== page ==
• Media type: E-Article
  • Title: Intraoperative ultrasound for nonpalpable breast lesions – experience and operative time
  • Contributor: Ivanov, Valentin; Dimov, Rossen; Marinov, Blagoi; Ivanov, Valentin; Tashkova, Desislava
  • imprint: Pensoft Publishers, 2023
  • Published in: Folia Medica
  • Language: Not determined
  • DOI: 10.3897/folmed.65.e76193
  • ISSN: 1314-2143; 0204-8043
  • Keywords: General Medicine
  • Origination:
  • Footnote:
  • Description: <jats:p><jats:bold>Introduction:</jats:bold> The essential tools doctors need to diagnose breast cancer tumors at the early stages and with no clinical presentation are screening mammography and ultrasonography. Nonpalpable breast lesions are a current problem nowadays and there are various types of navigation techniques that are utilized in order to achieve cancer cell-free resection margins in the first place. Intraoperative ultrasound has been proven to be a safe and effective way to excise this type of breast tumors.</jats:p> <jats:p><jats:bold>Aim:</jats:bold> To study the correlation between the experience we obtained while using intraoperative ultrasound for excision of nonpalpable breast lesions, and the duration of surgery.&amp;nbsp;</jats:p> <jats:p><jats:bold>Materials and methods:</jats:bold> Twenty-five women with nonpalpable breast lesions underwent breast-conserving surgery using ultrasound navigation. Nominal and ordinal data were presented using numbers and percentages. Spearman&amp;rsquo;s rank-order correlation was used to assess the effect of experience gained on the duration of surgery.</jats:p> <jats:p><jats:bold>Results:</jats:bold> The tumor distribution was 72% malignant tumors and 28% benign. A 100% identification rate in the effective surgical excisions was reported. In the process of gaining experience using the method, the duration of surgery shortened by 30%. No tumor cells on ink were found in all specimens and there was no need for secondary surgeries.</jats:p> <jats:p><jats:bold>Conclusions:</jats:bold> Our results demonstrate a relatively short learning curve, and we believe that breast surgeons should be helped and encouraged to gather adequate expertise to ensure patient safety and gain confidence.&amp;nbsp;</jats:p>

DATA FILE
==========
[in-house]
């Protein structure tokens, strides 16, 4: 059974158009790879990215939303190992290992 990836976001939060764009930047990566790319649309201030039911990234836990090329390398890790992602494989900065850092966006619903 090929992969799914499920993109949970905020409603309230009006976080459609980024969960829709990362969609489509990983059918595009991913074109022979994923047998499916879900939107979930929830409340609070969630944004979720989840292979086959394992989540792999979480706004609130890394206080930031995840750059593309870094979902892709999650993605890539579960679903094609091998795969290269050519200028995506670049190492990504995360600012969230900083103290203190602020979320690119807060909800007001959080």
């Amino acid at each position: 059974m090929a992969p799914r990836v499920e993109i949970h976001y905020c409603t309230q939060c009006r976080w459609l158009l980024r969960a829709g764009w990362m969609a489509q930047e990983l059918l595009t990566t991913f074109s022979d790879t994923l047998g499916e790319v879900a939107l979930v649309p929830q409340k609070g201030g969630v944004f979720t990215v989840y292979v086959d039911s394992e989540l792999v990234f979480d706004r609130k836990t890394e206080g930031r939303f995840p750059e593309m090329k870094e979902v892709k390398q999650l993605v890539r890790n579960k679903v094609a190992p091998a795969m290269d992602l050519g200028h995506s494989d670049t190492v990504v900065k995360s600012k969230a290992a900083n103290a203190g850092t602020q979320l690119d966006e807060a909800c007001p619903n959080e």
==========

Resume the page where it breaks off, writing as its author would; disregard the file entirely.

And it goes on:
• Access State: Open Access